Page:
Given that f(x)=sqrt{2 + x} and g(x)=sqrt{2 - x}, find formulas for the following functions, and their domains. In each case, enter the domain using interval notation.
(a) f+g= and its domain is

- anonymous

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- anonymous

Have you searched the web? I havn't studied this yet /:

- anonymous

I have.. I can't find anything similar :/

- anonymous

@qpHalcy0n can you help me?

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## More answers

- anonymous

@jim_thompson5910 can you please help? :)

- jim_thompson5910

f(x) + g(x) literally means "add the functions f(x) and g(x)"

- jim_thompson5910

but since f(x) = sqrt(2+x) and g(x) = sqrt(2-x), we know that
f(x) + g(x) = sqrt(2+x) + sqrt(2-x)

- anonymous

that's what I got.. But, I wasn't sure if f(x) + g(x) = sqrt(2+x) + sqrt(2-x) was correct or not.. how would I find the domain?

- jim_thompson5910

yeah it seems too simple that it looks like a trick question, but it's not

- jim_thompson5910

the domain is the set of allowable inputs, or x values

- jim_thompson5910

remember that you can't take the square root of a negative number, so
2+x >= 0
and
2-x >= 0

- jim_thompson5910

those two inequalities become
x >= -2
and
x <= 2
which combine to
-2 <= x <= 2

- anonymous

so, in interval notation.. it would be (-inf,-2)U(2,inf) ?

- jim_thompson5910

no, [-2, 2]

- jim_thompson5910

that represents \(\Large -2 \le x \le 2\)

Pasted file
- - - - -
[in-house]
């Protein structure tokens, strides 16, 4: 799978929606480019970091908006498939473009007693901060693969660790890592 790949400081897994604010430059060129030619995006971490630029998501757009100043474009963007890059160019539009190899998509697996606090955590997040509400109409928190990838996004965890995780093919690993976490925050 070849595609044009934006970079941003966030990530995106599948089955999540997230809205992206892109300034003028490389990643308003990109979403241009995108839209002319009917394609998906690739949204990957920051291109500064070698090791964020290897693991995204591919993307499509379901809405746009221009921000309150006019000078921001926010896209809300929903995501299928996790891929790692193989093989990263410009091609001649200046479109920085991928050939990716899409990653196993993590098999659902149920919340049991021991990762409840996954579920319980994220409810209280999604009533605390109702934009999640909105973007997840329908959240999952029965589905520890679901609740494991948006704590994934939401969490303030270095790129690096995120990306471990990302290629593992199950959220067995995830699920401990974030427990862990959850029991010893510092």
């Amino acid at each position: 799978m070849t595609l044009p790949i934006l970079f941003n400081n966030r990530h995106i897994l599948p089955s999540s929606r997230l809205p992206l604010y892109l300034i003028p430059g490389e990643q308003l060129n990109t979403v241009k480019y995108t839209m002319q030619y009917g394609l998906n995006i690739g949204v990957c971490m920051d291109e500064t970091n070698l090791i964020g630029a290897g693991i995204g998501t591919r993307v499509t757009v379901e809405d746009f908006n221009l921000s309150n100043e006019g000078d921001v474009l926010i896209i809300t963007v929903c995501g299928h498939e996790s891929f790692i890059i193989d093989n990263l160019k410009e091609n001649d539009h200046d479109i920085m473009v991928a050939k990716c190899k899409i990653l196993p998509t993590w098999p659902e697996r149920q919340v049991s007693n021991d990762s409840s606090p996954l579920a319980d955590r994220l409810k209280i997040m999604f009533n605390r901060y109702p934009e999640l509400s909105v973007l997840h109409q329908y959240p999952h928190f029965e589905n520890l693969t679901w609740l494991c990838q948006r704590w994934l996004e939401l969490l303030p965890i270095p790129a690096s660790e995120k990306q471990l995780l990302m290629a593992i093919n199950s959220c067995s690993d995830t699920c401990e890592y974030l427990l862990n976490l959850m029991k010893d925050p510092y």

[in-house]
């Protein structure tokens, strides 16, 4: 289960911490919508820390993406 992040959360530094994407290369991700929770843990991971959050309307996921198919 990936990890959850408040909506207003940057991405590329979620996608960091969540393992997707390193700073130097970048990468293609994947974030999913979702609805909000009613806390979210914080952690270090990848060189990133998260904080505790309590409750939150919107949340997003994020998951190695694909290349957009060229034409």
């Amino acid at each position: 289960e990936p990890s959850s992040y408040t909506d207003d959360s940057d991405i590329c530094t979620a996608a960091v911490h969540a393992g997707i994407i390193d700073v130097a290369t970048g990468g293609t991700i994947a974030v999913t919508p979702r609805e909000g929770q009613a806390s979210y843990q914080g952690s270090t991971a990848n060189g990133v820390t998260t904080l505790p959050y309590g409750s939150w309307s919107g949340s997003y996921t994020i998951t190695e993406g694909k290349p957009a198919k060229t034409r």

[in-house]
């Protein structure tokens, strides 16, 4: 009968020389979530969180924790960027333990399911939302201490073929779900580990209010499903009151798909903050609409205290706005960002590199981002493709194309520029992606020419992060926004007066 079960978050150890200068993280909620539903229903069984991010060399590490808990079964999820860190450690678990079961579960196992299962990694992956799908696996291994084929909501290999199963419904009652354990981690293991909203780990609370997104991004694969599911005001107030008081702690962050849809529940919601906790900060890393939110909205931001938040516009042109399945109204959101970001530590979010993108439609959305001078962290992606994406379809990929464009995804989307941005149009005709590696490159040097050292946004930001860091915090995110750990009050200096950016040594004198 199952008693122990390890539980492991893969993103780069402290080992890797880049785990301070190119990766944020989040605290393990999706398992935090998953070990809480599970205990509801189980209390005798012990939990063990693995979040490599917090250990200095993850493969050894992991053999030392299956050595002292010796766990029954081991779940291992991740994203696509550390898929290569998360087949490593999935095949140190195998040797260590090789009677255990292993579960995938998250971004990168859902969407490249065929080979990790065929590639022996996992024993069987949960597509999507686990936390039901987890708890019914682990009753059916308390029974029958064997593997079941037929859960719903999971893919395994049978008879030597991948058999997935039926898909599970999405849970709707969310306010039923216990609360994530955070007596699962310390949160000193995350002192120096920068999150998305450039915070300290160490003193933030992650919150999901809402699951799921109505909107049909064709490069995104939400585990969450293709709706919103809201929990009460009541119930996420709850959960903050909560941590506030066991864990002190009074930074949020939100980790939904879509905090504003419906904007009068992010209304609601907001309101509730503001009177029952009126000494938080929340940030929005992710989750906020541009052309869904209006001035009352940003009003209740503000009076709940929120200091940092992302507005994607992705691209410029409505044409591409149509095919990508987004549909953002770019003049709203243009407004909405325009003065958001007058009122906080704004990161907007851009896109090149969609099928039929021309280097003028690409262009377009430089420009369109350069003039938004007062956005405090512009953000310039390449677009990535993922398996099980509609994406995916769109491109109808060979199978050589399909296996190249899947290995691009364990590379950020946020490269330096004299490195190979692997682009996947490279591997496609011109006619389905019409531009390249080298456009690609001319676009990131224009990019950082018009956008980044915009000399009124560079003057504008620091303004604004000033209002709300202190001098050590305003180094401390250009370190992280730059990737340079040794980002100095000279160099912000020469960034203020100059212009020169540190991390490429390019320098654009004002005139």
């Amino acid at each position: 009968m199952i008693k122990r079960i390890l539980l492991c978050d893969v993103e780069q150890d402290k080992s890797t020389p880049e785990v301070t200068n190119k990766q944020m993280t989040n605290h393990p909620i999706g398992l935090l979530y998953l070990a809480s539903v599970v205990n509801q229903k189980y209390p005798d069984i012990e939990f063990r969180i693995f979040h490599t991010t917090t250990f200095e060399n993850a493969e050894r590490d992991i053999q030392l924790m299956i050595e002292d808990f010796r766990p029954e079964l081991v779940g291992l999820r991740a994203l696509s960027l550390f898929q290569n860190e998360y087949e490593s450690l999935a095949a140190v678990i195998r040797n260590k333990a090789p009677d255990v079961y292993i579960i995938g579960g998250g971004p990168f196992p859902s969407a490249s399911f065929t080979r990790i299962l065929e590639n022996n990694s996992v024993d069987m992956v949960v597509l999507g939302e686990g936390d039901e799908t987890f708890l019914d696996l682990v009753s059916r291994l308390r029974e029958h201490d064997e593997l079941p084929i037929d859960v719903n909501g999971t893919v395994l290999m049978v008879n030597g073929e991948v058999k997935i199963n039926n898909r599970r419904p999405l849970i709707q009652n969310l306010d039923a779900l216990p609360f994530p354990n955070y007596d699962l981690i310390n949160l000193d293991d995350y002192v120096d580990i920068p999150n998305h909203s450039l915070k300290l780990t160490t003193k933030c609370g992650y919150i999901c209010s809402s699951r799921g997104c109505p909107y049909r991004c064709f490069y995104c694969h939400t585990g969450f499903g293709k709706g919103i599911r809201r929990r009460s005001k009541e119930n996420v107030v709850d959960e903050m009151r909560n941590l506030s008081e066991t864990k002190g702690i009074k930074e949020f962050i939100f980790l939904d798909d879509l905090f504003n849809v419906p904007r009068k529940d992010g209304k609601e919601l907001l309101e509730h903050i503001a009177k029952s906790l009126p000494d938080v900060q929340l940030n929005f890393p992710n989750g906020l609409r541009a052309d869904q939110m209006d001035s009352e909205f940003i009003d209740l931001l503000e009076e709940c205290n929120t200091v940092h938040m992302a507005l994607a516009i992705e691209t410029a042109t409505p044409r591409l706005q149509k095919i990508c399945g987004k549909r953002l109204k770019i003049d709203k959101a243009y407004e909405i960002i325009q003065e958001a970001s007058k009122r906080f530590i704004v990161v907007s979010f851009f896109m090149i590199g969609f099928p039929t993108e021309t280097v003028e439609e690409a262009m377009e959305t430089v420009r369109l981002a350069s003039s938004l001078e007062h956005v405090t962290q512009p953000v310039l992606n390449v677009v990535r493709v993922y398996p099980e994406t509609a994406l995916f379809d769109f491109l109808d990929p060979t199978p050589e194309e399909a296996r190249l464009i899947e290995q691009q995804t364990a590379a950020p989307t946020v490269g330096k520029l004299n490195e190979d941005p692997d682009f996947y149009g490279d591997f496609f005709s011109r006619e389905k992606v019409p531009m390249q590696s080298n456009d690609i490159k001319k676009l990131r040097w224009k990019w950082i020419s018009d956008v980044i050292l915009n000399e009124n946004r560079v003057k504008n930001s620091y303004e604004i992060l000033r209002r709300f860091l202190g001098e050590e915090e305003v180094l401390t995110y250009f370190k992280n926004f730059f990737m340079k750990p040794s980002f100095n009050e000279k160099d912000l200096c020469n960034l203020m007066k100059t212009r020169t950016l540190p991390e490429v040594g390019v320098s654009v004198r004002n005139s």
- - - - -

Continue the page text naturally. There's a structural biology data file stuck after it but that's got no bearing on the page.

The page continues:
- anonymous

oh okay... and would this be correct? f(x) - g(x) = sqrt(2+x) - sqrt(2-x)

- jim_thompson5910

yes that's 100% correct

- jim_thompson5910

the domain is the same because the radicands (the stuff in the square roots) are the same

- anonymous

f(x) * g(x) = sqrt(2+x) * sqrt(2-x) ?

- jim_thompson5910

yes

- jim_thompson5910

domains are the same (for the same reason explained above)

- jim_thompson5910

domain is*

- anonymous

f(x)/g(x) = sqrt(2+x)/sqrt(2-x) and same domain?

- jim_thompson5910

the first part is correct, but the domain will be slightly different

- jim_thompson5910

now we have to avoid dividing by zero, so 2-x can't be zero
2-x = 0
x = 2
so if x = 2, then 2-x is zero. So we toss out x = 2 from the domain
So the domain is now [-2, 2)

- anonymous

so now what is the difference between f+g and fog(x)?

- jim_thompson5910

f+g means "add f and g"
fog(x) means "start with f(x), and plug in g(x) as the input"

- jim_thompson5910

fog(x) is the same as f(g(x))

- jim_thompson5910

\[\Large f(x) = \sqrt{2+x}\]
\[\Large f(g(x)) = \sqrt{2+g(x)}\]
\[\Large f(g(x)) = \sqrt{2+\sqrt{2-x}}\]

- anonymous

well it's with different numbers, I just wanted to know the difference.

- jim_thompson5910

i gotcha, do you see how I'm getting that?

- anonymous

f(g(x))=2+sqrt(2-x)?

- jim_thompson5910

f(x) = sqrt(2+x) and g(x) = sqrt(2-x) correct?

- anonymous

yes.

- jim_thompson5910

Then
\[\Large f(g(x)) = \sqrt{2+\sqrt{2-x}}\]
or
\[\Large f\circ g(x) = \sqrt{2+\sqrt{2-x}}\]

- anonymous

can you draw that? cause its not showing up correct.,. and im a lil confused

- jim_thompson5910

|dw:1346027228896:dw|

- jim_thompson5910

oh my bad, there should be a closing parenthesis after g(x)

- jim_thompson5910

but everything else is correct

- anonymous

okay so if f(x)=1/x and g(x)= 9x+1 fog(x) would be... 1/(9x+1)?